Kansas City letter carrier charged with conspiracy to distribute PCP through the mail

KANSAS CITY, Mo. – Tammy Dickinson, United States Attorney for the Western District of Missouri, announced today that a Kansas City, Mo., postal carrier and a California man have been charged in federal court for their roles in a conspiracy to distribute multi-kilogram quantities of PCP through the mail.

Michael Garrett, 56, of Victorville, Calif., and Carol Barfield, 64, were charged in a criminal complaint filed under seal in the U.S. District Court in Kansas City, Mo., on March 29, 2016. That complaint was unsealed and made public today upon the arrests and initial court appearances of Garrett and Barfield.

inspectorThe federal criminal complaint alleges that Garrett and Barfield participated in a conspiracy to distribute PCP from Nov. 2, 2015, to March 4, 2016. Garrett allegedly mailed bottles of PCP from California to addresses on Barfield’s Kansas City, Mo., postal route, so that she could identify those parcels and mark them as delivered, while actually keeping them to distribute to others.

According to an affidavit filed in support of the complaint, federal agents learned that Garrett was mailing parcels containing gallons of PCP to separate addresses on the same postal carrier’s route; the carrier was later identified as Barfield. Agents identified five suspicious transactions from the Victorville post office, mailing a total of 15 parcels addressed to separate addresses on the same carrier route from Nov. 2 to Dec. 16, 2015. Each of the parcels weighed in excess of 10 pounds. Barfield allegedly scanned all of the suspicious mailings as “delivered” on her route.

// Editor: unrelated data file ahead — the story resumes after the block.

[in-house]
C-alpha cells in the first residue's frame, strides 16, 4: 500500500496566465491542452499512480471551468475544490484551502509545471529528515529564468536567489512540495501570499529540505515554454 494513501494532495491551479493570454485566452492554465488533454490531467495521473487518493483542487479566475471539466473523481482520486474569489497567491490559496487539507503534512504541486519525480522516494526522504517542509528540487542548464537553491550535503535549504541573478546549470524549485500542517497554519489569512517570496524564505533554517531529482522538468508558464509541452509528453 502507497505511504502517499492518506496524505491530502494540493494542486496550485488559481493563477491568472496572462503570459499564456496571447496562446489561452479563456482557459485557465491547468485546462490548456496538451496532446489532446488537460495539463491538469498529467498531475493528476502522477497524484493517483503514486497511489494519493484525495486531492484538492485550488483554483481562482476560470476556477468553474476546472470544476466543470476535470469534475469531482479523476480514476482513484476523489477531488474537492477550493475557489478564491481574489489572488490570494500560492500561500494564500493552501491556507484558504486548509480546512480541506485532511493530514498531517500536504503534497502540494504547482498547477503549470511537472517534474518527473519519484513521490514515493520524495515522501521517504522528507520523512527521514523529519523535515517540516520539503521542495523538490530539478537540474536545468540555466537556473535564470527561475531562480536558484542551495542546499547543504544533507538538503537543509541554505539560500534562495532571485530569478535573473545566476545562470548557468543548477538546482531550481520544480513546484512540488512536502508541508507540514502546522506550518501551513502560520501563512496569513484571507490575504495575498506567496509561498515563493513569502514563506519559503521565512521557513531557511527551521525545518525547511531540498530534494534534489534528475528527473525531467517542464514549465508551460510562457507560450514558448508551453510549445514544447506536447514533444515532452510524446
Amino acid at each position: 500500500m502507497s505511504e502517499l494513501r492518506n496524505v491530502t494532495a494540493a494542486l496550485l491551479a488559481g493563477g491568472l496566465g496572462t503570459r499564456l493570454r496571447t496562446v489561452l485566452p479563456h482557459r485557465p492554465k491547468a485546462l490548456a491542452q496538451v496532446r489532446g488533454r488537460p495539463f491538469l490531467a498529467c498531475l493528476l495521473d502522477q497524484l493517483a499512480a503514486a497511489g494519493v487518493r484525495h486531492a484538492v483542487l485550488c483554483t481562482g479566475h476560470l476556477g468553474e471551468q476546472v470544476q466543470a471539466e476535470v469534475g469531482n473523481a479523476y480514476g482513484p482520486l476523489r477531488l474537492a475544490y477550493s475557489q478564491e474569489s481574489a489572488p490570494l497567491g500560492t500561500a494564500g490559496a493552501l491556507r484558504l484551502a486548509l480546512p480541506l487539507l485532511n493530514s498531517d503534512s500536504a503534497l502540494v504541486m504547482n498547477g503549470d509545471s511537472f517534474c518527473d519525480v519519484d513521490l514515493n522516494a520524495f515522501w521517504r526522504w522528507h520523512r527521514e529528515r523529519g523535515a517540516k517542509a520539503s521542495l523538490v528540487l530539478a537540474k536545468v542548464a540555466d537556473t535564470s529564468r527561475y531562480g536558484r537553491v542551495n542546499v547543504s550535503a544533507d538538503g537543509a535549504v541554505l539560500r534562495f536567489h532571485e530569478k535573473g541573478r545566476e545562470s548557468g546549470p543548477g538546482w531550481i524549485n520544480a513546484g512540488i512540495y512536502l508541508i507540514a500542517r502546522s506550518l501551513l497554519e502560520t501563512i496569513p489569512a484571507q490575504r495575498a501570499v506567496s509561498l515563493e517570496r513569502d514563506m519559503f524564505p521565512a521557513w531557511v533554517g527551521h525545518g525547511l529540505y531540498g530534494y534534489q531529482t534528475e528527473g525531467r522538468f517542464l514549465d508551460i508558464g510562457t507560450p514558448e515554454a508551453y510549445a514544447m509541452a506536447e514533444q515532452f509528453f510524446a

Agents also identified 61 telephone calls between Barfield and Garrett during the same time frame, the affidavit says.

On March 1, 2016, surveillance video identified Garrett mailing four parcels at the Victorville post office. The four parcels were mailed to separate addresses on Barfield’s postal route, the affidavit says, but were addressed to individuals who did not reside at those addresses. On March 4, 2016, federal agents set up surveillance on Barfield’s postal route. Barfield loaded the parcels into her postal vehicle. She scanned the first parcel as delivered, the affidavit says, but she did not actually deliver the parcel.

According to the affidavit, agents believe that Barfield then realized she was being followed by law enforcement, so she delivered one of the parcels as addressed and scanned the other parcels as undeliverable. Prior to returning to the station, the affidavit says, she rescanned the first parcel (which she had originally scanned as “delivered”) as “undeliverable.” When she returned to the station, the affidavit says, Barfield told her supervisor that she saw people following her on the route.

Agents opened the suspicious parcels, which each contained two 64-ounce plastic Welch’s Grape Juice bottles of PCP. The total weight of the liquid from the eight bottles was approximately 13.4 kilograms.

Dickinson cautioned that the charge contained in this complaint is simply an accusation, and not evidence of guilt. Evidence supporting the charge must be presented to a federal trial jury, whose duty is to determine guilt or innocence.

This case is being prosecuted by Assistant U.S. Attorney Justin G. Davids. It was investigated by the U.S. Postal Inspection Service and the Drug Enforcement Administration.